Once one is up, and is inspired to further ensure, their functioning at all the other extremities, I suggested 5 exercises would be necessary to further ensure that the three extremities of the head, hands and feet, would be addressed in their fullest range of direction approximating 90 degrees in each movement.

The one-minute workout ensures one optimizes their present functioning capacity, while the five-minute additional will be enough to improve continually at 1%. However, there are those to whom, 1% of steady, lifetime improvement is not enough, and they demand more -- even sometimes, vowing to do whatever is necessary to obtain the fastest results -- which cannot be sustained at those drastic levels of improvement for very long, or indefinitely.

That is well recognized by those at the highest levels of those achievements because any organism doesn’t have unlimited capacity for improvement, and change, and in fact, will then run into every organism’s innate desire to maintain and consolidate itself at whatever level it presently is. Real change requires a tremendous adaptation and drain of resources to meet even once -- let alone try to attain permanently.

But that little bit of change is absolutely necessary to retaining and maintaining one’s vitality and vibrancy -- the management of which, is called “recovery ability,” or the frequency and intensity at which one can tolerate very significant shocks to the present system before actually breaking down beyond recovery. Obviously, this is not a factor for those who seldom if ever, pose this kind of stimulus to their being and becoming -- but those at the extremes of experience, are very aware of this relationship and balance.

This constant challenge and exhaustion, often requires those who train at such levels to take frequent breaks from their training -- and many unfortunately never come back, and avoid all exercise and conditioning activities because they are so conditioned to thinking that it has to be so draining in order to be effective.

Thus, the question is, what level of improvement can be sustained maximally, pretty nearly indefinitely. That improvement rate is somewhere between 1-10% -- which can be achieved by simply adding two further movements, to the six I’ve described previously, as improving at a sustainable lifelong rate of 1% -- and upping it to a tolerable 10%, providing more rapid gains, while still being able to be done daily.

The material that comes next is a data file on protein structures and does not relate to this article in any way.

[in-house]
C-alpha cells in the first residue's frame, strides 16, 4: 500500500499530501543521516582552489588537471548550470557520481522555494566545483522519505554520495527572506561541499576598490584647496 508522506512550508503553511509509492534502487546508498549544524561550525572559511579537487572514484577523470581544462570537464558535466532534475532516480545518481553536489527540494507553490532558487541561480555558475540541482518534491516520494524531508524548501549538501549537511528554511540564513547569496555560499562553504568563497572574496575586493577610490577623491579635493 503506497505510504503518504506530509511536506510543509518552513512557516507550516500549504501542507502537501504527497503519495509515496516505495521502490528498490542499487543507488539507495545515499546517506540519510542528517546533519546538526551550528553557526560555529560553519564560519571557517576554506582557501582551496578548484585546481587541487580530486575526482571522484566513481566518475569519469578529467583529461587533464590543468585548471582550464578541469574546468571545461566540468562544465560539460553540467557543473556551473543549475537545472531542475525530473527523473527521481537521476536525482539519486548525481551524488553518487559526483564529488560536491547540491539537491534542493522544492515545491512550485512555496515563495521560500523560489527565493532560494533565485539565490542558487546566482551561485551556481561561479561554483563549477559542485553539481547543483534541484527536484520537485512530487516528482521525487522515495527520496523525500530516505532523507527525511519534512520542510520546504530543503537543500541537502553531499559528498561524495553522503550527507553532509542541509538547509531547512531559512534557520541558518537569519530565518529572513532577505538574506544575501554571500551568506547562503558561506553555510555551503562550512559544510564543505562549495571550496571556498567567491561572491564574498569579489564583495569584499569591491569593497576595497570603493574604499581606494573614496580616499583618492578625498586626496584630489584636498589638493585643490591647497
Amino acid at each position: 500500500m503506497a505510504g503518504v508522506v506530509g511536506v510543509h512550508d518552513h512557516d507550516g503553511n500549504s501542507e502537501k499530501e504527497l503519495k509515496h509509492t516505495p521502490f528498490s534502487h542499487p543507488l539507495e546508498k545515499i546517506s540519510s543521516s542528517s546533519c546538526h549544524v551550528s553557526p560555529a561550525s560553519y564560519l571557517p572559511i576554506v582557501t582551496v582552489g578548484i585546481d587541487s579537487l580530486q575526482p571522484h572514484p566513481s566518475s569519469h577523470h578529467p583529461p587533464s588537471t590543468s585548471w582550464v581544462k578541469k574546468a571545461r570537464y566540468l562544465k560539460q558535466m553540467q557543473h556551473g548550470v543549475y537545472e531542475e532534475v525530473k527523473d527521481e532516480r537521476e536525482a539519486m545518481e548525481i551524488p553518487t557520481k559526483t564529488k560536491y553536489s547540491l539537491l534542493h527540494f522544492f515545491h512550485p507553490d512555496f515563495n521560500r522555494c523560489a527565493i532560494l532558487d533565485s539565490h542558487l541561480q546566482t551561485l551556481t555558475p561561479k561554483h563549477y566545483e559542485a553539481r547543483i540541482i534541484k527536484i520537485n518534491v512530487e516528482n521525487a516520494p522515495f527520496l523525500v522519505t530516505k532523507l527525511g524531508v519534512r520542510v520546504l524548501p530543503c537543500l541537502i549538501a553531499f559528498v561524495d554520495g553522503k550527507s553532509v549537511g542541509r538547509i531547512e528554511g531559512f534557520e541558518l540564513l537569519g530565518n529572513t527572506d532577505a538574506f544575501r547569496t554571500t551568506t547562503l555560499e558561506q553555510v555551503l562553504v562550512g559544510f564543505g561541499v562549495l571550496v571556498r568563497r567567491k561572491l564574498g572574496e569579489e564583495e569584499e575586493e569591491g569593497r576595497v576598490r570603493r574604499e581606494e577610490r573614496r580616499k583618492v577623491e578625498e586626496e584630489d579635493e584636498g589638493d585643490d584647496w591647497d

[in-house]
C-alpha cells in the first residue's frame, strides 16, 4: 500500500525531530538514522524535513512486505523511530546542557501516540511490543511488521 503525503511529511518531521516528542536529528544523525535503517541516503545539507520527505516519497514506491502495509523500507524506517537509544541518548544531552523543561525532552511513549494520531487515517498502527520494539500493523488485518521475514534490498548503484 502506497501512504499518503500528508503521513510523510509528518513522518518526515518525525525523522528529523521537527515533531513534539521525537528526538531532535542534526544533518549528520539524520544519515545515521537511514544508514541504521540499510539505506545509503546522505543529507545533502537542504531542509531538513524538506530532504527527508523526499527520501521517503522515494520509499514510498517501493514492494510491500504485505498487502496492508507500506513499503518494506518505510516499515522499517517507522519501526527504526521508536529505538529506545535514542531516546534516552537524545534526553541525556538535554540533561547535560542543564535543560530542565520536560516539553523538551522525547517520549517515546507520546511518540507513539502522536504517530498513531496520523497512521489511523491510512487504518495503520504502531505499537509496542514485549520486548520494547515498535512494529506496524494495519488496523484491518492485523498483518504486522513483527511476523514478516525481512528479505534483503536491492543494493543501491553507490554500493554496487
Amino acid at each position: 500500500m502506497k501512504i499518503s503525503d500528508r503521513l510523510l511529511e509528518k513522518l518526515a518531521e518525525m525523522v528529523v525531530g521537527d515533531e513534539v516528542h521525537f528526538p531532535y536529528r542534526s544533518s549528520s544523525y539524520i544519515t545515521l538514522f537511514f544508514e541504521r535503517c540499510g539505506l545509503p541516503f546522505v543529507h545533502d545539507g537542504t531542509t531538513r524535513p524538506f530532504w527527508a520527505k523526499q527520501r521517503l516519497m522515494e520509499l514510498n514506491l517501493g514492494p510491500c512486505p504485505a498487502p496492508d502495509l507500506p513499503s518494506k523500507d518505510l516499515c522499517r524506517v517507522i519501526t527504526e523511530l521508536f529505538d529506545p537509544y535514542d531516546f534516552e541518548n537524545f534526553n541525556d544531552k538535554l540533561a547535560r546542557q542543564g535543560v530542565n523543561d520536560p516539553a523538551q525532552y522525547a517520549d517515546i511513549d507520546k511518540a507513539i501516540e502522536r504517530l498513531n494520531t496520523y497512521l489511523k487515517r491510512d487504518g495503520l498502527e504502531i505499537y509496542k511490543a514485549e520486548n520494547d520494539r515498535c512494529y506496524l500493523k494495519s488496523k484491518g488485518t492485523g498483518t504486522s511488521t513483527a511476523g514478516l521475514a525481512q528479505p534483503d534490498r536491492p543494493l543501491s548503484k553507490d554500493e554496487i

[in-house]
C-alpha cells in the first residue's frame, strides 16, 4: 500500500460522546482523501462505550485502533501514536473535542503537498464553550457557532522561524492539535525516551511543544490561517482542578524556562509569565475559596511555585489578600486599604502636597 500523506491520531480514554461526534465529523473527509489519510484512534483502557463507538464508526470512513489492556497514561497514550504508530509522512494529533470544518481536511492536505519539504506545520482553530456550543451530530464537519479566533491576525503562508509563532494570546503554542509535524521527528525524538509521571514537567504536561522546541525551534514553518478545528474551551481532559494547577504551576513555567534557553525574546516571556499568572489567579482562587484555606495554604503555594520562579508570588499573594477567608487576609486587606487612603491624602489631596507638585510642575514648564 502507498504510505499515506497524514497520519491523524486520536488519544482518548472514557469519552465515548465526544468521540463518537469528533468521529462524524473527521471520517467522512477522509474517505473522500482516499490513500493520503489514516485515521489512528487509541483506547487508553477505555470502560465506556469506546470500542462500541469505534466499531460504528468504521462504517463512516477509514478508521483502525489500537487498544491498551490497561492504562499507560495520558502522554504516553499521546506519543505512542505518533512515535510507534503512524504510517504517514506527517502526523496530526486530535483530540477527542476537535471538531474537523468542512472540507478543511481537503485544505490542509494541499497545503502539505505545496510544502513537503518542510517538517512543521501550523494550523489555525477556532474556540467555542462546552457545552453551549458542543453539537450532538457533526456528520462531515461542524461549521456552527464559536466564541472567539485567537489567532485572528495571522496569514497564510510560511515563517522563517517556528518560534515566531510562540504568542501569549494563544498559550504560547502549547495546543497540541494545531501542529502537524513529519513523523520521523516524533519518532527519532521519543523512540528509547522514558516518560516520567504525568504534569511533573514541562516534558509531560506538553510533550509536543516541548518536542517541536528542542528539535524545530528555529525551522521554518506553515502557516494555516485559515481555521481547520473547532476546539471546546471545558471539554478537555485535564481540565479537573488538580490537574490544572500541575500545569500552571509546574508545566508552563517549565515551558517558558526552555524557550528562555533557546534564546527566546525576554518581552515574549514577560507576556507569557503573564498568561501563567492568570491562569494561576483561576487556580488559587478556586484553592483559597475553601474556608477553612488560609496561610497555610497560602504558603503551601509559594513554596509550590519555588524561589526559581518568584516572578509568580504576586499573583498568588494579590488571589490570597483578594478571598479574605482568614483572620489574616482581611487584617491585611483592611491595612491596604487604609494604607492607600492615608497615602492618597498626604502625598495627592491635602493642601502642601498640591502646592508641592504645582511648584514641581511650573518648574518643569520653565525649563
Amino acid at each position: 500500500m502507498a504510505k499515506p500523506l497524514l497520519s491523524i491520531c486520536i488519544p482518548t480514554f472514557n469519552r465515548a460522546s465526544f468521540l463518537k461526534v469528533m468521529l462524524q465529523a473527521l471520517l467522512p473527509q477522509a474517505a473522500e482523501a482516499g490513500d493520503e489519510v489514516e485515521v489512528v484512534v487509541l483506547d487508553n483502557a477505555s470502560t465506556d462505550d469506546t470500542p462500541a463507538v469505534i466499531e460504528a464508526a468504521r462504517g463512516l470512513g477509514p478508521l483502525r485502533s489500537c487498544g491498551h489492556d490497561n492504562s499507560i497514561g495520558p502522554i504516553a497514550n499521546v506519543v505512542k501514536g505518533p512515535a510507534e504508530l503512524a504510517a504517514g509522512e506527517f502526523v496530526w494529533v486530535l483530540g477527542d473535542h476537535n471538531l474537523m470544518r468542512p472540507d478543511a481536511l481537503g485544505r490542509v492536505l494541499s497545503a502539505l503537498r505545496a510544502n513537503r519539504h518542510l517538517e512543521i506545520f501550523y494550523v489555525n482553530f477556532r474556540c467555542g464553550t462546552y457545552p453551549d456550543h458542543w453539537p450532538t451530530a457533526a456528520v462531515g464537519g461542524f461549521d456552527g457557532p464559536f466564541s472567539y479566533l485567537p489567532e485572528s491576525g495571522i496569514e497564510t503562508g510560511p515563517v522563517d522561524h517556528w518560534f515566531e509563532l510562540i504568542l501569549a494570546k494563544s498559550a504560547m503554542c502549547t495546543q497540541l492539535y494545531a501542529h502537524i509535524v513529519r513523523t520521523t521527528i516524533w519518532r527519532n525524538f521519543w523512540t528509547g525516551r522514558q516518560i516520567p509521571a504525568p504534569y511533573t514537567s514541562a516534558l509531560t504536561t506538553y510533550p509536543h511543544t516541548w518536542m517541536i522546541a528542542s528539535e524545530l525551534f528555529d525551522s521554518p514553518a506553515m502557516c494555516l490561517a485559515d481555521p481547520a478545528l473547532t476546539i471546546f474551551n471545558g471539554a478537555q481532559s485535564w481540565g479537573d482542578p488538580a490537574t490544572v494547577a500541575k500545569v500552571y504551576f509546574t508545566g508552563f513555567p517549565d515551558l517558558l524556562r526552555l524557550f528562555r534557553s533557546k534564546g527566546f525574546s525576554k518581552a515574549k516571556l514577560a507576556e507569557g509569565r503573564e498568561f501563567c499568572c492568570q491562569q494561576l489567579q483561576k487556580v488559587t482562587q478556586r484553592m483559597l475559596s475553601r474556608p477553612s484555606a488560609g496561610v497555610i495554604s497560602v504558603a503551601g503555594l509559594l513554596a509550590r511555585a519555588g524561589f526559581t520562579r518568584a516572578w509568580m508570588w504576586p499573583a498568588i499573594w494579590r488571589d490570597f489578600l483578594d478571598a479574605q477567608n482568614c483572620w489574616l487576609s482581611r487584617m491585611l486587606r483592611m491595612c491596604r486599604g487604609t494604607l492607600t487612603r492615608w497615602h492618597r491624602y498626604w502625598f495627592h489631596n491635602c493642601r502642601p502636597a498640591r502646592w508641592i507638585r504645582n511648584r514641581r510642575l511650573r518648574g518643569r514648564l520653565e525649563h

Anything of higher intensity, cannot be sustained at a daily frequency -- or there will be the familiar burnout, which makes cessation inevitable.

Those two additional movements are simply to raise ones one’s arms from the sides directly overhead, while flexing the wrists at the top, to effect the contraction that provides the resistance all the way down the arms and particularly to the deltoids and developing those muscle structures of the shoulders that are generally not effected by contemporary urban living, which causes the familiar lack of development in most.

The other movement that would bring one up to the maximum sustainable level of daily improvement, would be the opposite of the “back exercise” in which one begins looking at one’s toes and ends looking at the ceiling, while moving one’s bent elbows backward and towards one another, while rotating the writs palmward. That is to say, the focus of the movement would be beginning looking at the ceiling, and then rotating the head downward so the one ends looking at one’s toes -- while straightening the arms and rotating at the wrist towards the knuckles, and pressing the shoulders down, and noting the air evacuating the lungs steadily through the nostrils.

Those two additional movements, are largely responsible for giving one the bodybuilder’s look of overly developed shoulders and hardened, chiseled adominals. For most people, except those interested in actually competing in bodybuilding (physique) contests, will be all they have to do to look like bodybuilders who spend their entire waking moments obsessing about such things -- with the least amount of time and effort.